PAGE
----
Web Smart 50

Business Week writes:

The Web is wriggling into the nooks and crannies of businesses across the globe, from an Italian electricity giant to an onion farm in Oregon. Some companies are culling data they had never encountered before and sharing the information with customers via blogs or wireless hookups. Others are turning customers into their eyes and ears in the marketplace.

Sure, the technology is zippy. But this year’s WebSmart 50 shows that the bigger story, in many cases, is how it redefines age-old relationships. Suppliers are becoming partners, developers are suddenly knee-deep in customer relations, and employees who used to be the last to find out news are publishing it themselves. Such changes are having a far greater impact on companies than anything Google or Apple has cooked up.


Om Malik writea about a soon-to-be-launched service: “Newsvine has quietly built a site that uses the elements of Web 2.0 such as tagging, user submitted content and all sorts of things. But just dont call them a Web 2.0 company…Their model is pretty simple. Marry the content from generic news sources like Associated Press or Reuters, with citizen journalism. Newsvine will feature AP news feeds, which will account for about 80% of the content on the site. Rest of it will be made up of contributions from citizen journalists, who will sign-up and submit content to the site. So if you are a LA Lakers fan, then your columns could be featured right next to AP copy on a URL that will essentially look like Newsvine.com/Lakers. Given that I have been rallying against the whole concept of gross exploitation of user generated content you might be wondering why is it any different? Well, because you get a piece of the advertising that is sold against content you generated. Those of you who dont want to write long articles, simply save the link to Newsvine with your comments.”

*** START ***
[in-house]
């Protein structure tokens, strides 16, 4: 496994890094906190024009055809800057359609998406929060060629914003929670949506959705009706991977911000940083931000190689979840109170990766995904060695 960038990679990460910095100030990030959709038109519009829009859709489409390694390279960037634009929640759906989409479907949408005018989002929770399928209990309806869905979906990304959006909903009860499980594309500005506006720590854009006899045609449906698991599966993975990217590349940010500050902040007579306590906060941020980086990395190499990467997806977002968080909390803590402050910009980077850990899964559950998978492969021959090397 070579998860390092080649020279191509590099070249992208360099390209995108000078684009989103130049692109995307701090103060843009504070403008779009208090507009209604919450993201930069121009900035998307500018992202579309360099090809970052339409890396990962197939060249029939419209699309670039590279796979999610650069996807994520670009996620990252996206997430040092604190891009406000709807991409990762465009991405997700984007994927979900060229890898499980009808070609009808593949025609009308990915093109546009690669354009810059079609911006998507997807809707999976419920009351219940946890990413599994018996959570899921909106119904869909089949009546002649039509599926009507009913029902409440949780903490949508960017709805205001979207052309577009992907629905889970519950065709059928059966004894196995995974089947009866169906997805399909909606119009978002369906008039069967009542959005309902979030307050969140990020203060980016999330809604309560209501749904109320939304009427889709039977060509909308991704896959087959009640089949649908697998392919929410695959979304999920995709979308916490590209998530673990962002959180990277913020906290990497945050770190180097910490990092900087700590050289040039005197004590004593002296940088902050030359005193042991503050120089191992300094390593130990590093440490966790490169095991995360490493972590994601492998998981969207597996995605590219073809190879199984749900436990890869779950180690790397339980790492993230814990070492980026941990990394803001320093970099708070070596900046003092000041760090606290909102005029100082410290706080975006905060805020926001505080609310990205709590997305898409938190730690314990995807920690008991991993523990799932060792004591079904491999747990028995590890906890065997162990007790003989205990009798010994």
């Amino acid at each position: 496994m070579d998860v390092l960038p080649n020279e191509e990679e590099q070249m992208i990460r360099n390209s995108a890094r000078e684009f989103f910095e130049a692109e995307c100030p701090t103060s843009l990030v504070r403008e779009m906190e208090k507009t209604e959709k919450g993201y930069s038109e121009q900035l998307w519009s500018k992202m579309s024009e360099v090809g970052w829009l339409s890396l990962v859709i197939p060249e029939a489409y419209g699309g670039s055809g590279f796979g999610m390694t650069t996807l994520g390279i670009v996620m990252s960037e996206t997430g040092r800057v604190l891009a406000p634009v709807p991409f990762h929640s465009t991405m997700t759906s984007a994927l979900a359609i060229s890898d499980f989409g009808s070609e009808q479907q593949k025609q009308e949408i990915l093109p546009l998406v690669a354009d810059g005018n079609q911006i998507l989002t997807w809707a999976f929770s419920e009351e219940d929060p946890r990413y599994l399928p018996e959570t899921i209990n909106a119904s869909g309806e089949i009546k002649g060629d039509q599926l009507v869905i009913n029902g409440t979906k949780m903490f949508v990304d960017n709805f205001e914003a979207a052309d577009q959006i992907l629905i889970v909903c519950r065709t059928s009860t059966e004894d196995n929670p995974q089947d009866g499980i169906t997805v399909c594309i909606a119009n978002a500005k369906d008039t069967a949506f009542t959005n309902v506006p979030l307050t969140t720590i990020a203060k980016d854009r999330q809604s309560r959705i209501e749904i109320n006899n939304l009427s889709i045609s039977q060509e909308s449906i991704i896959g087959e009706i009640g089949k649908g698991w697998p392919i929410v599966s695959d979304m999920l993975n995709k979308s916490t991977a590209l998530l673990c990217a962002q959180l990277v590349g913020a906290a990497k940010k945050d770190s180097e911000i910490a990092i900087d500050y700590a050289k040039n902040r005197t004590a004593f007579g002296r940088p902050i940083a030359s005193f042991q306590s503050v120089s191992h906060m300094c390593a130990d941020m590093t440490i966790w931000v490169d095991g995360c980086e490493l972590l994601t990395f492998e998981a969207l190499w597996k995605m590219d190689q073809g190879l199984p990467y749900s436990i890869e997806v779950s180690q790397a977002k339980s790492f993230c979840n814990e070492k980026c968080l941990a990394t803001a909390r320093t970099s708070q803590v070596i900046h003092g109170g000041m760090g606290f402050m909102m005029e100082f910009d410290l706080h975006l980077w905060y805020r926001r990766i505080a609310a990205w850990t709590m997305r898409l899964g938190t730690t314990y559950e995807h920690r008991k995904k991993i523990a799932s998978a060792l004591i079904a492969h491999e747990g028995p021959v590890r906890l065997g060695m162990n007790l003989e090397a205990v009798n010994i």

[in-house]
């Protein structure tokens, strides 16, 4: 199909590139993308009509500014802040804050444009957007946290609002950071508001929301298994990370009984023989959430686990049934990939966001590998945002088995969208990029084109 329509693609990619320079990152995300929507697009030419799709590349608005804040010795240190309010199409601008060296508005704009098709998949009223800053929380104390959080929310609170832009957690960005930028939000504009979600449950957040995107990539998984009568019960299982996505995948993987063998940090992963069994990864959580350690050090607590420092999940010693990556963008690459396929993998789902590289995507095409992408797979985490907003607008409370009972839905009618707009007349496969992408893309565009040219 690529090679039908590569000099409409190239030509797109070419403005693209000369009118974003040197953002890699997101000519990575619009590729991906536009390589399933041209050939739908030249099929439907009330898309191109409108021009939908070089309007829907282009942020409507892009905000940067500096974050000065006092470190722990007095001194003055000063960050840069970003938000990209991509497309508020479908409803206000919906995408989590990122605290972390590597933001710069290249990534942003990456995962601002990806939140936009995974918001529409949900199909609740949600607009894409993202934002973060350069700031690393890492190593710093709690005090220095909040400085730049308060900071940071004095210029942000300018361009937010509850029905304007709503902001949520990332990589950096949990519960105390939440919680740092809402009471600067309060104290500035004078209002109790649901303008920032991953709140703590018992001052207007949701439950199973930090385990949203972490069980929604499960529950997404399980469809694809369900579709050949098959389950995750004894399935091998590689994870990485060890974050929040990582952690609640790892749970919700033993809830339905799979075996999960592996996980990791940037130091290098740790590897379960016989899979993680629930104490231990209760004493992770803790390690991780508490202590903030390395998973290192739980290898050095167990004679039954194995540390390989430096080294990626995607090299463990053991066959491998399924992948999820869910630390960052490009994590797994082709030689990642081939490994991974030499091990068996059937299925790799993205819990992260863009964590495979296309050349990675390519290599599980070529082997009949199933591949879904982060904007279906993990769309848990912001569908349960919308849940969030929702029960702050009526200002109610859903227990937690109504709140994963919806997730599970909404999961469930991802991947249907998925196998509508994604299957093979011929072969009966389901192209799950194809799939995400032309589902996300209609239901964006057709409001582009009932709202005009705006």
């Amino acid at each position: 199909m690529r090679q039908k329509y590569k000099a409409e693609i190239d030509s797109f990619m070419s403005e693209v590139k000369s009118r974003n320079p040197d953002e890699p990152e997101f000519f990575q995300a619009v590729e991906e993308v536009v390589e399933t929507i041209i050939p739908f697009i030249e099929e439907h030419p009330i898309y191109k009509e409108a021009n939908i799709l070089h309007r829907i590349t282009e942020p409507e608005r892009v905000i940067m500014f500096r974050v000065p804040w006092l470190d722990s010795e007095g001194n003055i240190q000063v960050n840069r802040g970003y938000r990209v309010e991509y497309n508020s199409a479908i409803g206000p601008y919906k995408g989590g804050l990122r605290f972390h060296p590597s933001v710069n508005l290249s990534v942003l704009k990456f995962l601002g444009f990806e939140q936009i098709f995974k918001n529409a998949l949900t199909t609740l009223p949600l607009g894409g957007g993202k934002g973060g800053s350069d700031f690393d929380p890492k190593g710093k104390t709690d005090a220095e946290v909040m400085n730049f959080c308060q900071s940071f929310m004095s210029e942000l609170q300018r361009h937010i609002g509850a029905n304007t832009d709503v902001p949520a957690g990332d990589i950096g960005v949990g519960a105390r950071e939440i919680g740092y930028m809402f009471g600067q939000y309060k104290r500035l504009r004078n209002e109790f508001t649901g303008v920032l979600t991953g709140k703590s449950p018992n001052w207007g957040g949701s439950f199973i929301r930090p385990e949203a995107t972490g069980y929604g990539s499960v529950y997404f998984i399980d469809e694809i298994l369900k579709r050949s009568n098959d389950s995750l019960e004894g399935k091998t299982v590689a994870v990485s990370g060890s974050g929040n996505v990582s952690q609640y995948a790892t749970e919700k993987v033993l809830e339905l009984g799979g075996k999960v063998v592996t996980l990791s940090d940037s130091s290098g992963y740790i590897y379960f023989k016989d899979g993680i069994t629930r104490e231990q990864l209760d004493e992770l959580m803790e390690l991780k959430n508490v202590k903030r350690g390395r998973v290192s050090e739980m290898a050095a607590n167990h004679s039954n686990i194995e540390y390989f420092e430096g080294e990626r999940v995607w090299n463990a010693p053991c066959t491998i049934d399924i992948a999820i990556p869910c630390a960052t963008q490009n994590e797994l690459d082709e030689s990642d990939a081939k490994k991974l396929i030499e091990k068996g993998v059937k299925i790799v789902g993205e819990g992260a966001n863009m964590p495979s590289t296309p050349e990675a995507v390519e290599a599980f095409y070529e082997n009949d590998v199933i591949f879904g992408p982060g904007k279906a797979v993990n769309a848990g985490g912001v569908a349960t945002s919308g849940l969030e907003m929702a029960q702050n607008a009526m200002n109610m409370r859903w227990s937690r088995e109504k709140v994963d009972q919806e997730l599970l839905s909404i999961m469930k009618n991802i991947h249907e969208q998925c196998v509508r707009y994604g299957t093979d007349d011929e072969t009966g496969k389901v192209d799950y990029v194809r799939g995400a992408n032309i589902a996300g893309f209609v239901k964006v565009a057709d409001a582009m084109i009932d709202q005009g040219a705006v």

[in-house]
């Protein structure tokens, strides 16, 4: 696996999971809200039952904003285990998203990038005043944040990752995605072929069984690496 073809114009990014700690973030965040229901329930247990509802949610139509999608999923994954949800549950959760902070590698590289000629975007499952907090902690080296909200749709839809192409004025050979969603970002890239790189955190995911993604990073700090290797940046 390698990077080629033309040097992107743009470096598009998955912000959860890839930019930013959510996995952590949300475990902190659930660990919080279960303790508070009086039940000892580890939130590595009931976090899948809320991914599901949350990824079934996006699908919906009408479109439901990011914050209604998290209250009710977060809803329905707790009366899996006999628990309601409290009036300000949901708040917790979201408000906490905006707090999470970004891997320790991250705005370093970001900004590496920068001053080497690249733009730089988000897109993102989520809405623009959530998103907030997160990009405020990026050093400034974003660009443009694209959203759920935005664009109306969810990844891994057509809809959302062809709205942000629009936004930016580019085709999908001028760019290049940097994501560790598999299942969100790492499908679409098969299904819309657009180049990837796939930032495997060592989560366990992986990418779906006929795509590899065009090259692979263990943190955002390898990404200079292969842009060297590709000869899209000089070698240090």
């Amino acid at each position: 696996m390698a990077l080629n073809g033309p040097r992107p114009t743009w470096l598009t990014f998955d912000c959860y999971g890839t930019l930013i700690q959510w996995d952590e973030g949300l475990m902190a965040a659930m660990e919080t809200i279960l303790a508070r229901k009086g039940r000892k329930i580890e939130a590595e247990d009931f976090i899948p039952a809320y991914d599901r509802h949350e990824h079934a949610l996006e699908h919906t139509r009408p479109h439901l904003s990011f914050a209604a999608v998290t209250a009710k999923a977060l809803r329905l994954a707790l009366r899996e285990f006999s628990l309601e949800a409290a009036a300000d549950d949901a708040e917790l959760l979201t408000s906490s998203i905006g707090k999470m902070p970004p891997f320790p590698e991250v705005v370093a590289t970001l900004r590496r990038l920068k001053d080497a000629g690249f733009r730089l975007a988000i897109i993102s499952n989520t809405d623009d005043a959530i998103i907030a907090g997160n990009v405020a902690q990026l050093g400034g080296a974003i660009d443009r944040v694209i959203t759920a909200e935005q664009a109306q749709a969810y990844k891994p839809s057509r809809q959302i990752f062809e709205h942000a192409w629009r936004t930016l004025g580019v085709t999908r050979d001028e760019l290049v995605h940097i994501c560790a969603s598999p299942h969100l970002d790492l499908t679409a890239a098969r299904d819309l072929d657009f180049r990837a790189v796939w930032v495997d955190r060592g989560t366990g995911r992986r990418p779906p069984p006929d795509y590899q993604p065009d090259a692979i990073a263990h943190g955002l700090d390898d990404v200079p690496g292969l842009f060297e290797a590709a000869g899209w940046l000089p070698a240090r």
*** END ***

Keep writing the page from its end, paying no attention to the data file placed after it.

Mobile Mail Investments

Bill Burnham writes:

A grand total of over $516M invested in just three software companies [Visto, Good and Seven] all of whom are focused on the same niche of providing middleware software that enables mobile devices to use e-mail. Whats more, the amount of capital invested in the space has increased by over 100% in little over a year. Good lord.

Now $500M wouldnt be a big deal if these companies were pursuing a long term market worth billions of dollars but theres a decent chance that this market wont even exist in 5 years. Thats because wireless e-mail middleware has now gotten the full attention of a little company up in Redmond Washington called Microsoft. Microsoft just happens to be the largest provider of enterprise e-mail software in the world. As it turns out, much of the value-added provided by these wireless e-mail middleware companies has been simply to make Microsofts Exchange servers accessible from a mobile device.